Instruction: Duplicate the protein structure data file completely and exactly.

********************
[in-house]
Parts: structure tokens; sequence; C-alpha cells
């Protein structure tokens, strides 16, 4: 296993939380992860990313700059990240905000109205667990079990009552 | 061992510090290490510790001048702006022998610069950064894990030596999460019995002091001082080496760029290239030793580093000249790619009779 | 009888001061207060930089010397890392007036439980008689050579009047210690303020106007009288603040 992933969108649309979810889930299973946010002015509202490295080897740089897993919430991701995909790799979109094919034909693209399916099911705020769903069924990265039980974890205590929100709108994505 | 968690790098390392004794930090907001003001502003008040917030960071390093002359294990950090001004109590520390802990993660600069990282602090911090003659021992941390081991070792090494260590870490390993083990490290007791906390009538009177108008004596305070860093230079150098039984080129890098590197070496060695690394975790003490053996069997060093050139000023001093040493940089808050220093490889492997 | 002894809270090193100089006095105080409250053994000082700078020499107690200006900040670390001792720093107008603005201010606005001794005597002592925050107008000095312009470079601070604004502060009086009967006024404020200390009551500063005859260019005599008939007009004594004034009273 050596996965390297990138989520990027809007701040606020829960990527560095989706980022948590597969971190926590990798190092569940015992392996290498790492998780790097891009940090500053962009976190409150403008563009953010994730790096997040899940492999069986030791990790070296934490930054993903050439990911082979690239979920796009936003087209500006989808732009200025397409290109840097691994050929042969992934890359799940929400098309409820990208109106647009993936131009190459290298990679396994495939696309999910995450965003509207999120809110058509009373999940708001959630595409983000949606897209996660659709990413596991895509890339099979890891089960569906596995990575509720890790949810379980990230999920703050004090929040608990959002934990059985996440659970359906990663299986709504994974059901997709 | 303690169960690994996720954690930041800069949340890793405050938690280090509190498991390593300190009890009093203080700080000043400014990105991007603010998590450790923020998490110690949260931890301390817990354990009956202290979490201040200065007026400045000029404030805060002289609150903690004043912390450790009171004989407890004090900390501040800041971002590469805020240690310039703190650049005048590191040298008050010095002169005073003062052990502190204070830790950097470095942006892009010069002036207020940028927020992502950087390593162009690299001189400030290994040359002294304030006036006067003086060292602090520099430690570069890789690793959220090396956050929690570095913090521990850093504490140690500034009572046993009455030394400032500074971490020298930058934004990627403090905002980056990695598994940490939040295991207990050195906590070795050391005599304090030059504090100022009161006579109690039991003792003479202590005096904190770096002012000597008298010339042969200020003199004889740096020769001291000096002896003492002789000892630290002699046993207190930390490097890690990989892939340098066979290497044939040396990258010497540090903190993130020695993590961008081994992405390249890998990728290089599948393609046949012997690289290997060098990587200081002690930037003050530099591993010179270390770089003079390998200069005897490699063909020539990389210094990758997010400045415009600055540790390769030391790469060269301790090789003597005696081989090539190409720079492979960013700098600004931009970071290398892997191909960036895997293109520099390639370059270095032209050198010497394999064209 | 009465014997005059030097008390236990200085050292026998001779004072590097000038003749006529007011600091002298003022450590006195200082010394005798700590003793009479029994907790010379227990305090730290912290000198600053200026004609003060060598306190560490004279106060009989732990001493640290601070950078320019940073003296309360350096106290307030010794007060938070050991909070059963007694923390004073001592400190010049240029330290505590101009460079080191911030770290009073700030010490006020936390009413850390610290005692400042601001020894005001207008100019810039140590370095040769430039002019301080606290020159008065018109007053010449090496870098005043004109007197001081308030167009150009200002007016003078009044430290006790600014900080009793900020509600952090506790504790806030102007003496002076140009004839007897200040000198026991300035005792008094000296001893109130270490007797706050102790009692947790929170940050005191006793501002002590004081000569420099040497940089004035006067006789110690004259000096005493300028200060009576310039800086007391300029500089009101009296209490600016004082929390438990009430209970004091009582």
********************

[in-house]
Parts: structure tokens; sequence; C-alpha cells
């Protein structure tokens, strides 16, 4: 296993939380992860990313700059990240905000109205667990079990009552 | 061992510090290490510790001048702006022998610069950064894990030596999460019995002091001082080496760029290239030793580093000249790619009779 | 009888001061207060930089010397890392007036439980008689050579009047210690303020106007009288603040 992933969108649309979810889930299973946010002015509202490295080897740089897993919430991701995909790799979109094919034909693209399916099911705020769903069924990265039980974890205590929100709108994505 | 968690790098390392004794930090907001003001502003008040917030960071390093002359294990950090001004109590520390802990993660600069990282602090911090003659021992941390081991070792090494260590870490390993083990490290007791906390009538009177108008004596305070860093230079150098039984080129890098590197070496060695690394975790003490053996069997060093050139000023001093040493940089808050220093490889492997 | 002894809270090193100089006095105080409250053994000082700078020499107690200006900040670390001792720093107008603005201010606005001794005597002592925050107008000095312009470079601070604004502060009086009967006024404020200390009551500063005859260019005599008939007009004594004034009273 050596996965390297990138989520990027809007701040606020829960990527560095989706980022948590597969971190926590990798190092569940015992392996290498790492998780790097891009940090500053962009976190409150403008563009953010994730790096997040899940492999069986030791990790070296934490930054993903050439990911082979690239979920796009936003087209500006989808732009200025397409290109840097691994050929042969992934890359799940929400098309409820990208109106647009993936131009190459290298990679396994495939696309999910995450965003509207999120809110058509009373999940708001959630595409983000949606897209996660659709990413596991895509890339099979890891089960569906596995990575509720890790949810379980990230999920703050004090929040608990959002934990059985996440659970359906990663299986709504994974059901997709 | 303690169960690994996720954690930041800069949340890793405050938690280090509190498991390593300190009890009093203080700080000043400014990105991007603010998590450790923020998490110690949260931890301390817990354990009956202290979490201040200065007026400045000029404030805060002289609150903690004043912390450790009171004989407890004090900390501040800041971002590469805020240690310039703190650049005048590191040298008050010095002169005073003062052990502190204070830790950097470095942006892009010069002036207020940028927020992502950087390593162009690299001189400030290994040359002294304030006036006067003086060292602090520099430690570069890789690793959220090396956050929690570095913090521990850093504490140690500034009572046993009455030394400032500074971490020298930058934004990627403090905002980056990695598994940490939040295991207990050195906590070795050391005599304090030059504090100022009161006579109690039991003792003479202590005096904190770096002012000597008298010339042969200020003199004889740096020769001291000096002896003492002789000892630290002699046993207190930390490097890690990989892939340098066979290497044939040396990258010497540090903190993130020695993590961008081994992405390249890998990728290089599948393609046949012997690289290997060098990587200081002690930037003050530099591993010179270390770089003079390998200069005897490699063909020539990389210094990758997010400045415009600055540790390769030391790469060269301790090789003597005696081989090539190409720079492979960013700098600004931009970071290398892997191909960036895997293109520099390639370059270095032209050198010497394999064209 | 009465014997005059030097008390236990200085050292026998001779004072590097000038003749006529007011600091002298003022450590006195200082010394005798700590003793009479029994907790010379227990305090730290912290000198600053200026004609003060060598306190560490004279106060009989732990001493640290601070950078320019940073003296309360350096106290307030010794007060938070050991909070059963007694923390004073001592400190010049240029330290505590101009460079080191911030770290009073700030010490006020936390009413850390610290005692400042601001020894005001207008100019810039140590370095040769430039002019301080606290020159008065018109007053010449090496870098005043004109007197001081308030167009150009200002007016003078009044430290006790600014900080009793900020509600952090506790504790806030102007003496002076140009004839007897200040000198026991300035005792008094000296001893109130270490007797706050102790009692947790929170940050005191006793501002002590004081000569420099040497940089004035006067006789110690004259000096005493300028200060009576310039800086007391300029500089009101009296209490600016004082929390438990009430209970004091009582």